The millers' work is exclusively the province of the women. There are no circular hand-mills, as among Oriental nations; but the corn is ground upon a simple flat stone, of either gneiss or granite, about two feet in length by fourteen inches in width. The face of this is roughened by beating with a sharp-pointed piece of harder stone, such as quartz, or hornblende, and the grain is reduced to flour by great labour and repeated grinding or rubbing with a stone rolling-pin. The flour is mixed with water and allowed to ferment; it is then made into thin pancakes upon an earthenware flat portable hearth. This species of leavened bread is known to the Arabs as the kisra. It is not very palatable, but it is extremely well suited to Arab cookery, as it can be rolled up like a pancake and dipped in the general dish of meat and gravy very conveniently, in the absence of spoons and forks. No man will condescend to grind the corn, and even the Arab women have such an objection to this labour, that one of the conditions of matrimony enforced upon the husband, if possible, provides the wife with a slave woman to prepare the flour.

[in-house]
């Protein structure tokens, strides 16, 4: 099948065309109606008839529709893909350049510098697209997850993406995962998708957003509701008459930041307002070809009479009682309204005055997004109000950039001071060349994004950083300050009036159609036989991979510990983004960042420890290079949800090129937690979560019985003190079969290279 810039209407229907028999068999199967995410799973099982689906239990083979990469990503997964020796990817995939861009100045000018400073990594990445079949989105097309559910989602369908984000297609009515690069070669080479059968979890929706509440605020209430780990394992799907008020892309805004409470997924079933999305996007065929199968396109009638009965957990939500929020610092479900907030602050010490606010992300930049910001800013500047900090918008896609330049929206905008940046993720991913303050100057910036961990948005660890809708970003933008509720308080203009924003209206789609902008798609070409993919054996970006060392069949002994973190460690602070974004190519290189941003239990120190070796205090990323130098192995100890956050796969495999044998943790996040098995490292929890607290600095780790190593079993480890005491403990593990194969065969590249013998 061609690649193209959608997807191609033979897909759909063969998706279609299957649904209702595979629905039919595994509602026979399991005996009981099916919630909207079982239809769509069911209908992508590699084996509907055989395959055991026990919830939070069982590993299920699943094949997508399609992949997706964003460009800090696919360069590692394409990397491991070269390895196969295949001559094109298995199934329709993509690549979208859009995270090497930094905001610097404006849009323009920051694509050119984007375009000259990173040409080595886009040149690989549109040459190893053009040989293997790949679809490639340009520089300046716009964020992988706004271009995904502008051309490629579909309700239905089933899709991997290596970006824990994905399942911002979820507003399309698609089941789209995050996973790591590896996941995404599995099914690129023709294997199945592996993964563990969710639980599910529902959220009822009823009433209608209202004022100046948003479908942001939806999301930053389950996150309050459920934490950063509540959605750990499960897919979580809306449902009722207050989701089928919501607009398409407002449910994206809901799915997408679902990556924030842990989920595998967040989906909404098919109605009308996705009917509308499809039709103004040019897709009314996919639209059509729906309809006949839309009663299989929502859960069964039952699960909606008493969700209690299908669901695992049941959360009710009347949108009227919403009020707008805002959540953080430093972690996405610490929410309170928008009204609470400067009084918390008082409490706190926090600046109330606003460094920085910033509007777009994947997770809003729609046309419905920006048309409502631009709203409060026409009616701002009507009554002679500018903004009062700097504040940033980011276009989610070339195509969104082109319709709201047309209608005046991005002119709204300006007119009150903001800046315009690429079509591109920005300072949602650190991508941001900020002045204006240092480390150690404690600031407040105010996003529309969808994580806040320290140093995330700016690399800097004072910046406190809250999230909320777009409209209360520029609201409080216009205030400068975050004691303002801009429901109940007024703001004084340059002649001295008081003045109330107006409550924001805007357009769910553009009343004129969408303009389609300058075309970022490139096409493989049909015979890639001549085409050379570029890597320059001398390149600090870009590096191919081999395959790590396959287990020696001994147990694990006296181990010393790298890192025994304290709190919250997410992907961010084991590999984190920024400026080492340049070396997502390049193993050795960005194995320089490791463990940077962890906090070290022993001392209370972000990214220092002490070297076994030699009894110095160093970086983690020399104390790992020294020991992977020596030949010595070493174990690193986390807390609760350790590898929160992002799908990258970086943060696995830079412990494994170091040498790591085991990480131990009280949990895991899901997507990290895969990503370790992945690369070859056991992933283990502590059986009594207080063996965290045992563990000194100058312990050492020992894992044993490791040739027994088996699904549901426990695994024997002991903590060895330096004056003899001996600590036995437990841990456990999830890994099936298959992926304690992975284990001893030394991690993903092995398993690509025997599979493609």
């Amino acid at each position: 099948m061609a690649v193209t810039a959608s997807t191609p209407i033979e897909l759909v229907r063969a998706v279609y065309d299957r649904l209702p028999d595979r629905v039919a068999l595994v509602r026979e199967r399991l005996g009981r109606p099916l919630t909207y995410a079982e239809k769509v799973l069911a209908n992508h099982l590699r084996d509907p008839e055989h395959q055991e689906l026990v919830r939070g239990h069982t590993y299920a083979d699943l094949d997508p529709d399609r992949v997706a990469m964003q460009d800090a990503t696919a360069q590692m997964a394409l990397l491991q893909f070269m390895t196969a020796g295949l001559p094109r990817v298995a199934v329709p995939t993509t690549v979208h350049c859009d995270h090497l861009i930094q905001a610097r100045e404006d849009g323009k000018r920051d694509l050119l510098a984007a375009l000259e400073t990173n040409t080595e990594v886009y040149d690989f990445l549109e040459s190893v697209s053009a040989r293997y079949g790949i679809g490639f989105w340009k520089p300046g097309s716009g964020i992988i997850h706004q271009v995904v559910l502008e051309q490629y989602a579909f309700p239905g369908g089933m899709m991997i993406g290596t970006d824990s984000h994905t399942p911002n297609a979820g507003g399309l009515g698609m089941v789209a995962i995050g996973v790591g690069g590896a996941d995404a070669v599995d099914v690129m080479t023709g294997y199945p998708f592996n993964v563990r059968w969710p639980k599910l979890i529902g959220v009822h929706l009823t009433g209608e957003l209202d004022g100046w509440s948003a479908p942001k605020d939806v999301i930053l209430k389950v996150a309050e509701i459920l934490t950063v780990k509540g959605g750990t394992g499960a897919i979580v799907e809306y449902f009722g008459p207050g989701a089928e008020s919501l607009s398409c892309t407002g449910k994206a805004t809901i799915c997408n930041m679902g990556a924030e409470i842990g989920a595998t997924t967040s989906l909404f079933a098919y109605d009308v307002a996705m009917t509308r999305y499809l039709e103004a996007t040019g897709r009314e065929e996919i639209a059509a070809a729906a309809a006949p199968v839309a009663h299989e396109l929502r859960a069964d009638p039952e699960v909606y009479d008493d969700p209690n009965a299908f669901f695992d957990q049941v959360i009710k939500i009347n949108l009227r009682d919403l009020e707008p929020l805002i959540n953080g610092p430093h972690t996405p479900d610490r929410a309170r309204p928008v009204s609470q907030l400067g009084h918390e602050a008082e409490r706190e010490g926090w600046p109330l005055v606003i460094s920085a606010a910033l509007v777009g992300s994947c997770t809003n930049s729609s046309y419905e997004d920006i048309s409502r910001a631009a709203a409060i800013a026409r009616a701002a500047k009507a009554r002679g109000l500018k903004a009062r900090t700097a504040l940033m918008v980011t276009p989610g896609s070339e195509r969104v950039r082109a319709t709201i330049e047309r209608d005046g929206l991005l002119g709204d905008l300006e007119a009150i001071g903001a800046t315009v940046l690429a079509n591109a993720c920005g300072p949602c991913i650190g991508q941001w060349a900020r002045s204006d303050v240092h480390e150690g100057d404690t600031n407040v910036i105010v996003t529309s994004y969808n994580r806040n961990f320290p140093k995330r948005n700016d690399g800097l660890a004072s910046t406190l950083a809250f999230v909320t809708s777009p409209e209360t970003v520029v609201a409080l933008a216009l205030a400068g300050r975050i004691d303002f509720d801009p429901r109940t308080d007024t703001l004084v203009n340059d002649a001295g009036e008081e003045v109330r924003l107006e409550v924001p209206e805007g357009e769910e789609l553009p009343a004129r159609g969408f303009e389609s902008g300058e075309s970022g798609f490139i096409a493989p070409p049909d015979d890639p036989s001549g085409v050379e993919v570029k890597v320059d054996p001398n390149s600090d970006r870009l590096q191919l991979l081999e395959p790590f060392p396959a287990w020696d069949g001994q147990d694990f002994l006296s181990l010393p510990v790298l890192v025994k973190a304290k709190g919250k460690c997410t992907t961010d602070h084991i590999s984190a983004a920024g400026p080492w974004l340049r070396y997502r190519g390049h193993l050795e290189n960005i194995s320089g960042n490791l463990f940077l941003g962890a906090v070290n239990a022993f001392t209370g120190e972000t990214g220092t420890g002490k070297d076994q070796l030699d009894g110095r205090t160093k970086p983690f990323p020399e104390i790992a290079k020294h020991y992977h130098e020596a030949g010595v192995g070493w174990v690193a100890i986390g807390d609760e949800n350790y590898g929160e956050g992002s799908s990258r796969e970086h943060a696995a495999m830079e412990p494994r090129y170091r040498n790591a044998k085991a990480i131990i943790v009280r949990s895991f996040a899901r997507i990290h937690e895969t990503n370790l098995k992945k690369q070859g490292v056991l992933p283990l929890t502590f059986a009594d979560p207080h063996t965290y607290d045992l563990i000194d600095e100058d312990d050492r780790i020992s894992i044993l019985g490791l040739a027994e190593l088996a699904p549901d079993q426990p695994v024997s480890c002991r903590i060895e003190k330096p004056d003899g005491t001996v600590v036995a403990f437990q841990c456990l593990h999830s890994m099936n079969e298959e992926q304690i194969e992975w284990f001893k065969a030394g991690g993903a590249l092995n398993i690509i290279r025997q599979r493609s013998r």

Hitherto we had a large stock of biscuits, but as our dragoman Mahomet had, in a curious fit of amiability, dispensed them among the camel-drivers, we were now reduced to the Arab kisras. Although not as palatable as wheaten bread, the flour of dhurra is exceedingly nourishing, containing, according to Professor Johnston's analysis, eleven and a half per cent. of gluten, or one and a half per cent. more than English wheaten flour. Thus men and beasts thrive, especially horses, which acquire an excellent condition.

The neighbourhood of Cassala is well adapted for the presence of a large town and military station, as the fertile soil produces the necessary supplies, while the river Gash affords excellent water. In the rainy season this should be filtered, as it brings down many impurities from the torrents of Abyssinia, but in the heat of summer the river is entirely dry, and clear and wholesome water is procured from wells in the sandy bed. The south and south-east of Cassala is wild and mountainous, affording excellent localities for hill stations during the unhealthy rainy season; but such sanitary arrangements for the preservation of troops are about as much heeded by the Egyptian Government as by our own, and regiments are left in unwholesome climates to take their chance, although the means of safety are at hand.